Few? Only the countless millions who will no longer be able to see it, leaving English Heritage with one of the most lucrative monopolies on earth. Forever.

Remember the huge Detectival rally in June? The organisers said:

“The area is in a very historic and archaeologically significant area with Hambleden Roman villa and temple complex close by our search area and mill end Roman villa site just a stones throw away, and not too mention all the amazing finds made and discovered on the first Spring Detectival event in 2019 (including the Hambleden Hoard) so the potential for more amazing finds over the weekend is good and we are counting on you recording some great finds over the June Detectival weekend.”

Hurrah! They’re counting on the hundreds of attendees recording their finds! But here’s PAS’s account, so far …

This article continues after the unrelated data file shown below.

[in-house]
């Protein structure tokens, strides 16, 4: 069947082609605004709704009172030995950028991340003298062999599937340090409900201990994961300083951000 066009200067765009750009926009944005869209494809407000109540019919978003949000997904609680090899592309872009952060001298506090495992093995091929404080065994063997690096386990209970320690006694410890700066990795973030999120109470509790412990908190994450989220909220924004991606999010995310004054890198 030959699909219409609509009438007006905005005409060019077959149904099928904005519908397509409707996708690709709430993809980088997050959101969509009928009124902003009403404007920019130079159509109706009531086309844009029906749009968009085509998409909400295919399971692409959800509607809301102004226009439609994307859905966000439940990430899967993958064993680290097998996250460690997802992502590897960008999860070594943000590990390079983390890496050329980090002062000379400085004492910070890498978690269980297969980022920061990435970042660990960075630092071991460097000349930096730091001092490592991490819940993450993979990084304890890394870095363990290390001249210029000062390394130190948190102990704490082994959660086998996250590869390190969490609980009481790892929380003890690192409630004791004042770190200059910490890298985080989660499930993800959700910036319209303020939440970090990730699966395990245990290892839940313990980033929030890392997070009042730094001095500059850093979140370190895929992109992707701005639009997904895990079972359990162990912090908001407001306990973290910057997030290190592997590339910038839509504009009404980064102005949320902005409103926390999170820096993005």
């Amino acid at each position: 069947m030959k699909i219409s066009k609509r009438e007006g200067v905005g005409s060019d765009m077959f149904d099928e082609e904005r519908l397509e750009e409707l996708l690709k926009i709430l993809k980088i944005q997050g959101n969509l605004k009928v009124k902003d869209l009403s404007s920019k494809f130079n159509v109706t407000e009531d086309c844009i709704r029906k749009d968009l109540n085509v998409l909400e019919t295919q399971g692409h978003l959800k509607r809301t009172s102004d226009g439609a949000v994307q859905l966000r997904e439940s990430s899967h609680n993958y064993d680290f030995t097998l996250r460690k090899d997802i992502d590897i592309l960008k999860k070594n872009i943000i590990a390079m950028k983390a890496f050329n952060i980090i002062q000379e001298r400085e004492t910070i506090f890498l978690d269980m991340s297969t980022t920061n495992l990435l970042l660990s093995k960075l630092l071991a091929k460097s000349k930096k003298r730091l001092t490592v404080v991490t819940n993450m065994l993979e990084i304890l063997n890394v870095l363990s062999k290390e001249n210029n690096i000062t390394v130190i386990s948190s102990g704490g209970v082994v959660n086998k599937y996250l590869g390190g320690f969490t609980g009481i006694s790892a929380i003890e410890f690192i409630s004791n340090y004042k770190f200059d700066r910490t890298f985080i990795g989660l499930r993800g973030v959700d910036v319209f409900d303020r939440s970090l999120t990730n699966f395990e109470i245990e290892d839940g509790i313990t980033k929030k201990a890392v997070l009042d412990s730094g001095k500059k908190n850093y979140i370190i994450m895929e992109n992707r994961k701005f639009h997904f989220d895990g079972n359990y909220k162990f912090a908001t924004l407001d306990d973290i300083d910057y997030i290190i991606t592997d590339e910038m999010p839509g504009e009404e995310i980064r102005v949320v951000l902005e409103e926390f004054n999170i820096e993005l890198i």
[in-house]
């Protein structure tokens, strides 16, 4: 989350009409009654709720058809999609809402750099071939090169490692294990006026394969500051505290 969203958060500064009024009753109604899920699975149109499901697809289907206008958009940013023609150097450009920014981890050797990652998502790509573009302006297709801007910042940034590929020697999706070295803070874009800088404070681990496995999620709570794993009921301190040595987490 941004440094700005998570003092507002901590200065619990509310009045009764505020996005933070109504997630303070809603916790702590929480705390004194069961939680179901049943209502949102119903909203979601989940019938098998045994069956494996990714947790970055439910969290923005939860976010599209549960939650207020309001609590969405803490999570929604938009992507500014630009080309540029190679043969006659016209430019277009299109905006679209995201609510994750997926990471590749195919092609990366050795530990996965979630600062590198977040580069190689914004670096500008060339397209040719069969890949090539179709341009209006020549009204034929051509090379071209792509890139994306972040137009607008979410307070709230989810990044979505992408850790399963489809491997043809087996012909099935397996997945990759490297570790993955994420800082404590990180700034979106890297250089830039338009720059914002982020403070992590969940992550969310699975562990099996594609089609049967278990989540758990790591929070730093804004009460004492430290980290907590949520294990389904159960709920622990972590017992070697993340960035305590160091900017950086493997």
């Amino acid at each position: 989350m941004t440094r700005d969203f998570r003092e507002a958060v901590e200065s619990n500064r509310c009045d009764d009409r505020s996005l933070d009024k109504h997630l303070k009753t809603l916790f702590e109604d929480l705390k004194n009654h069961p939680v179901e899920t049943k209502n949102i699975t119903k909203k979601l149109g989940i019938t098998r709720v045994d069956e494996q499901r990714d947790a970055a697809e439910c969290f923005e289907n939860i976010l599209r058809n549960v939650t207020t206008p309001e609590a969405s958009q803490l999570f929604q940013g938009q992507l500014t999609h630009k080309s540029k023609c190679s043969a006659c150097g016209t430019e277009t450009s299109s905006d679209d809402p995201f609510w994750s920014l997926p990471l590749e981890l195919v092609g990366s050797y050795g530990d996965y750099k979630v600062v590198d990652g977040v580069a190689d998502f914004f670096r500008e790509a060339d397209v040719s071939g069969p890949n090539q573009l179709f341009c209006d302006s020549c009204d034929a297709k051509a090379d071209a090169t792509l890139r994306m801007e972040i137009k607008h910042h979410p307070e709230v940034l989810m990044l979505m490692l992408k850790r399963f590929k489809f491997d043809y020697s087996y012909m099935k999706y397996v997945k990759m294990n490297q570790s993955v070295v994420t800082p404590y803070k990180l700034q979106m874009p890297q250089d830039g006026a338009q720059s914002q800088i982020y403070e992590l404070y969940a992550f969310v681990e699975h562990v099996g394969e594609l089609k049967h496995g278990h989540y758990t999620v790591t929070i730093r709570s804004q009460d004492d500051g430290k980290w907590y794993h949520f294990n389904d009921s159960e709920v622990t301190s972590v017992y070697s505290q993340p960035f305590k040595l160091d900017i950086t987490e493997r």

Start date: 12th June 2021 End date: 13th June 2021 County: Buckinghamshire
Created by: Arwen Wood Created on: About one month ago
Updated: Arwen Wood Updated on: About one month ago
View all 11 records from this rally.

Maybe there’s a delay, But they gave away 14 metal detectors in raffles, three more than the number of finds reported so far! Something’s not right.


More Heritage Journal views on artefact collecting


From Facebook

Treasure Hunting magazine is absolutely delighted to announce that Kimbo’s Boxted ‘Big Week’ Charity Event will be taking place this year. Being held on prime land which has revealed numerous Celtic coins and other notable finds over the years. The name ‘Boxted’ (in Essex) itself now synonymous with such finds, good organisation, friendly atmosphere and just having a great hobby-based time – and of course Kimbo who needs absolutely no introduction for his passion, dedication and commitment to our hobby.

The event will be:- Arrival Sunday 26th September to Saturday 2nd October inclusive. Cost is £100 for the week. Ticket availability is limited to 300. Yet another fantastic big organised detecting event to look forward to – All the best Jules.

Yes you read it right. £100 x 300 people. That’s £30,000.